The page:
I'm looking for fiction that vividly describes the physical and social atmosphere of a city or town, the way Dickens captures Coketown in
I am not merely interested in novels that are specifically about the timeline of a certain city (e.g., Edward Rutherfurd's New York: The Novel
), but rather any story in which that city or town plays a central role and is explored from many angles. The livelier the descriptions, the better.
An example of what I have in mind is this paragraph, from Charles Dickens' Hard Times
, in which the author first illustrates the main setting of Coketown:
It was a town of red brick, or of brick that would have been red if the smoke and ashes had allowed it; but as matters stood, it was a town of unnatural red and black like the painted face of a savage. It was a town of machinery and tall chimneys, out of which interminable serpents of smoke trailed themselves for ever and ever, and never got uncoiled. It had a black canal in it, and a river that ran purple with ill-smelling dye, and vast piles of building full of windows where there was a rattling and a trembling all day long, and where the piston of the steam-engine worked monotonously up and down, like the head of an elephant in a state of melancholy madness. It contained several large streets all very like one another, and many small streets still more like one another, inhabited by people equally like one another, who all went in and out at the same hours, with the same sound upon the same pavements, to do the same work, and to whom every day was the same as yesterday and to-morrow, and every year the counterpart of the last and the next.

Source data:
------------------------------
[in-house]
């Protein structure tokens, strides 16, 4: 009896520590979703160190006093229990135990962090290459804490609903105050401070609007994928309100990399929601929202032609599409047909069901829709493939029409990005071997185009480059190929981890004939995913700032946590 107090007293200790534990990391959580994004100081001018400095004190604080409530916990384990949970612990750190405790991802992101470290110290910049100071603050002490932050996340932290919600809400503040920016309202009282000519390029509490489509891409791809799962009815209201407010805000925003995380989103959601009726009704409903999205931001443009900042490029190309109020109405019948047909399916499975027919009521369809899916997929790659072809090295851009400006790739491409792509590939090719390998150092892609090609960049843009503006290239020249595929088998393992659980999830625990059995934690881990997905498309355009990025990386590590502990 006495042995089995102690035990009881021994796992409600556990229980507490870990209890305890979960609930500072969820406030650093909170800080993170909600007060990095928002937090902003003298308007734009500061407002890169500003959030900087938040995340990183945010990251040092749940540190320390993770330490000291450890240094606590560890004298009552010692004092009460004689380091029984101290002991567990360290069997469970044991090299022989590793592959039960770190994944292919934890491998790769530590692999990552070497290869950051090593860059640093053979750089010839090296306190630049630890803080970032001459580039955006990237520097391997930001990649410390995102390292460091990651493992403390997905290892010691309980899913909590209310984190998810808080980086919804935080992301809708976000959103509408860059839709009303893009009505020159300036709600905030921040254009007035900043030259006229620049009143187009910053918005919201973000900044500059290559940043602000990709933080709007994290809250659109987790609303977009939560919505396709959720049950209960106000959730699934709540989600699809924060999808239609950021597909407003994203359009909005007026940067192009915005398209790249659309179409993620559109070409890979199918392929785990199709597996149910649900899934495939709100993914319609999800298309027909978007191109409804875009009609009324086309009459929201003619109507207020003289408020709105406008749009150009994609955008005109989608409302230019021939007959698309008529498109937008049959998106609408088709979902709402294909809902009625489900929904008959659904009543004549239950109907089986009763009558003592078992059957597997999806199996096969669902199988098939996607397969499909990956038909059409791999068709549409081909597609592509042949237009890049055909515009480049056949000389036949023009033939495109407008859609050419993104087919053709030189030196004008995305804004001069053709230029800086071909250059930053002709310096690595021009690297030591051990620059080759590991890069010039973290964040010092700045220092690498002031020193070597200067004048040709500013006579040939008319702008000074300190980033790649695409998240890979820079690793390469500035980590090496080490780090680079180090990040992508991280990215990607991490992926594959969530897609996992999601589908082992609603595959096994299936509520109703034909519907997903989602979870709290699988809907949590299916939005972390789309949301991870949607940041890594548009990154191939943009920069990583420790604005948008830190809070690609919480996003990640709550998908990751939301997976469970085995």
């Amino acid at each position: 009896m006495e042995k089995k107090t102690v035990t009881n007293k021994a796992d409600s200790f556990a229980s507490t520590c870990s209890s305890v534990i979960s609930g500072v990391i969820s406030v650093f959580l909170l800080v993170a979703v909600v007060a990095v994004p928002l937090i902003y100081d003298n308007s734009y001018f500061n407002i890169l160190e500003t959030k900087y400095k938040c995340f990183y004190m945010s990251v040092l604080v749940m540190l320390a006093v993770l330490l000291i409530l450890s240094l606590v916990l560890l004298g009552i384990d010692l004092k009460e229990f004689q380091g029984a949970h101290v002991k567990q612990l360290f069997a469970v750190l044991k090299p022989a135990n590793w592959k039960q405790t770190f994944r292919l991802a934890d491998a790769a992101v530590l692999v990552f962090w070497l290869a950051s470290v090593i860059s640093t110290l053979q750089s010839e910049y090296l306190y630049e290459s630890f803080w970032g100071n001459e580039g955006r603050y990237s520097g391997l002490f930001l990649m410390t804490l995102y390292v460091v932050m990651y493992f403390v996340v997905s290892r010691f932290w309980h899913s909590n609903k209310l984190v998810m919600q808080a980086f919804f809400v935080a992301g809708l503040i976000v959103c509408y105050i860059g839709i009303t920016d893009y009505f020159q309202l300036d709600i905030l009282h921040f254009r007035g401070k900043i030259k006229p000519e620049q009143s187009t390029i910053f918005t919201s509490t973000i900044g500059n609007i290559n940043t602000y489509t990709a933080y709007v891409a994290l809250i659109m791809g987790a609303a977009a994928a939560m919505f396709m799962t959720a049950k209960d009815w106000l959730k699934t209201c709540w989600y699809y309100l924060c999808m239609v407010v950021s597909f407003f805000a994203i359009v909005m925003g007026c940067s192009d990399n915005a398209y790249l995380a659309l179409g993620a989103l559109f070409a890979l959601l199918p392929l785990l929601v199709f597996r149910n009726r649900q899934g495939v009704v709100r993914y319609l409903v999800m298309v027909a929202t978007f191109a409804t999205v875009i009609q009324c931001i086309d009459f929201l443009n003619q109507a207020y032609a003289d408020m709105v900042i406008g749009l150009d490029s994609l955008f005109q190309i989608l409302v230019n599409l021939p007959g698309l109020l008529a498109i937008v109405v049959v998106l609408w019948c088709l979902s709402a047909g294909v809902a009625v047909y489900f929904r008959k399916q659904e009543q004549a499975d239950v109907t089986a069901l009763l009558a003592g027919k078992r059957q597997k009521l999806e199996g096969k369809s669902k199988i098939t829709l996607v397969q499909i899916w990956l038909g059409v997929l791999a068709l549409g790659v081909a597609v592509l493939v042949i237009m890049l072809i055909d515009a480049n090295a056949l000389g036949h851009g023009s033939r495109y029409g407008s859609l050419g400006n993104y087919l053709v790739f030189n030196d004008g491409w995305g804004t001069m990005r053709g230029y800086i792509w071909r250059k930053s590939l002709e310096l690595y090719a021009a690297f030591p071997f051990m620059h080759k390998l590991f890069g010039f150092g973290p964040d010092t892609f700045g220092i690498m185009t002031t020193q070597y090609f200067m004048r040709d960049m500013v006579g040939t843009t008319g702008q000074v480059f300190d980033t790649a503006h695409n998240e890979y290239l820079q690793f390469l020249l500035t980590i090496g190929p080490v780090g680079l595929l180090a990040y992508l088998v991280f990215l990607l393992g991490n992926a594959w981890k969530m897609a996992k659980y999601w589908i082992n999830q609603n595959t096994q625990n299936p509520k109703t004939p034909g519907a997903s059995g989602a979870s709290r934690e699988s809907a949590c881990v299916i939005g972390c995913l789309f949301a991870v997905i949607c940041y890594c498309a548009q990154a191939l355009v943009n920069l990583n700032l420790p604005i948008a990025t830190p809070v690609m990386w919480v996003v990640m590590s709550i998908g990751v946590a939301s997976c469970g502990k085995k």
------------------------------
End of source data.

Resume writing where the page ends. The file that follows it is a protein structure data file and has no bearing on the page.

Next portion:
This short paragraph immediately sketches out all the things we need to know about Coketown: smog and industrial runoff, endless and terrible labor for its people, and lack of humanity or imagination or hope. The novel goes on to develop these images in detail.
This is related to a writing project of my own. Bonus points for 19th-century novels, but anything you can think of will help. Thank you!